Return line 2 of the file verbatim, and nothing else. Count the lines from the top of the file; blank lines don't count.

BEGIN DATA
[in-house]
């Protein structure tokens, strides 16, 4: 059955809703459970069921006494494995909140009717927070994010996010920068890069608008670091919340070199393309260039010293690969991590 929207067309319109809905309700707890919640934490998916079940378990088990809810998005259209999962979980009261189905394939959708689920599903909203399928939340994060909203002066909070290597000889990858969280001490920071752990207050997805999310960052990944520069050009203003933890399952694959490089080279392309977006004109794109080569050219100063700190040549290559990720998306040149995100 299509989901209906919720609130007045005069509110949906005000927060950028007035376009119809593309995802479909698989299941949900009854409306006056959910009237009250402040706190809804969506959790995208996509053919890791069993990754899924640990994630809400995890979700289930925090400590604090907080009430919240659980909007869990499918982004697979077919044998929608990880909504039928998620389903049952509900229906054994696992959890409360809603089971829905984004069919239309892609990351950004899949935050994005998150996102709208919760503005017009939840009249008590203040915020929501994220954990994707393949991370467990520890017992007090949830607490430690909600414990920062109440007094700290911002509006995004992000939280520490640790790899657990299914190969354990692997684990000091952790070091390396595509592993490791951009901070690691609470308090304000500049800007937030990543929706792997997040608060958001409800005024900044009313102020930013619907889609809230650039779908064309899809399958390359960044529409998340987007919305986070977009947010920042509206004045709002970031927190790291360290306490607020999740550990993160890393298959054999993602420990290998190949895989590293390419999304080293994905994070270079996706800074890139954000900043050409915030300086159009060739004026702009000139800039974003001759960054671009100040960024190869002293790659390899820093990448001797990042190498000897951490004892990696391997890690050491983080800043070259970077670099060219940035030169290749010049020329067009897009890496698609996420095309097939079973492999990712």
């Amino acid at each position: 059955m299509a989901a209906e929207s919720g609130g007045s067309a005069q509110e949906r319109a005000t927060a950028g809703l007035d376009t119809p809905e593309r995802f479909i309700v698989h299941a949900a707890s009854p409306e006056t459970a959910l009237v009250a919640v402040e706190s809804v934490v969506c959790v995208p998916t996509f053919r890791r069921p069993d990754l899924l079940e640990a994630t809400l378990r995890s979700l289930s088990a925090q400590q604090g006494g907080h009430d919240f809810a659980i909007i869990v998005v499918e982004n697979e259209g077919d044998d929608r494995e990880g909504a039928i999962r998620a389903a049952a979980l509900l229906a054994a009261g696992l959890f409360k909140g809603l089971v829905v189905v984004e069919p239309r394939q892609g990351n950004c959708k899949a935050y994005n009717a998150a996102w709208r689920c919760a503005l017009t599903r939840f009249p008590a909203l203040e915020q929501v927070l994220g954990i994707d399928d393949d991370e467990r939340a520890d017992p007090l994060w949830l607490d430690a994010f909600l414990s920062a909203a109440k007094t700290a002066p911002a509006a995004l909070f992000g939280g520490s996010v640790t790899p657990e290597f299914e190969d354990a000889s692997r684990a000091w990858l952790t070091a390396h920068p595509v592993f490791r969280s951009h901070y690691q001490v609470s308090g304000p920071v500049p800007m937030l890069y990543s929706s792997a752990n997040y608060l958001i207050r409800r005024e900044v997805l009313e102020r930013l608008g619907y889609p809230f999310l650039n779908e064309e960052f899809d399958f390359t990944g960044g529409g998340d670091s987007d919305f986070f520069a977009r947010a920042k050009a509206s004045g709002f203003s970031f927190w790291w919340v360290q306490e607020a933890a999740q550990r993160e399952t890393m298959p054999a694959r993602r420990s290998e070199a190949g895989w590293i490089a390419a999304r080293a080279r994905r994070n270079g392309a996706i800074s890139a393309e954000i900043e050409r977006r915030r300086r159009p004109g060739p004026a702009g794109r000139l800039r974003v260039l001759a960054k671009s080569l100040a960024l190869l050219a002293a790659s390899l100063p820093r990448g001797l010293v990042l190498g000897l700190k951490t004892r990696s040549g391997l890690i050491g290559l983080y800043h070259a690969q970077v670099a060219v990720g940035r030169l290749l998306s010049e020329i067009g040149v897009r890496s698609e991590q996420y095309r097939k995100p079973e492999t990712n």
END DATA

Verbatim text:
């Protein structure tokens, strides 16, 4: 059955809703459970069921006494494995909140009717927070994010996010920068890069608008670091919340070199393309260039010293690969991590 929207067309319109809905309700707890919640934490998916079940378990088990809810998005259209999962979980009261189905394939959708689920599903909203399928939340994060909203002066909070290597000889990858969280001490920071752990207050997805999310960052990944520069050009203003933890399952694959490089080279392309977006004109794109080569050219100063700190040549290559990720998306040149995100 299509989901209906919720609130007045005069509110949906005000927060950028007035376009119809593309995802479909698989299941949900009854409306006056959910009237009250402040706190809804969506959790995208996509053919890791069993990754899924640990994630809400995890979700289930925090400590604090907080009430919240659980909007869990499918982004697979077919044998929608990880909504039928998620389903049952509900229906054994696992959890409360809603089971829905984004069919239309892609990351950004899949935050994005998150996102709208919760503005017009939840009249008590203040915020929501994220954990994707393949991370467990520890017992007090949830607490430690909600414990920062109440007094700290911002509006995004992000939280520490640790790899657990299914190969354990692997684990000091952790070091390396595509592993490791951009901070690691609470308090304000500049800007937030990543929706792997997040608060958001409800005024900044009313102020930013619907889609809230650039779908064309899809399958390359960044529409998340987007919305986070977009947010920042509206004045709002970031927190790291360290306490607020999740550990993160890393298959054999993602420990290998190949895989590293390419999304080293994905994070270079996706800074890139954000900043050409915030300086159009060739004026702009000139800039974003001759960054671009100040960024190869002293790659390899820093990448001797990042190498000897951490004892990696391997890690050491983080800043070259970077670099060219940035030169290749010049020329067009897009890496698609996420095309097939079973492999990712």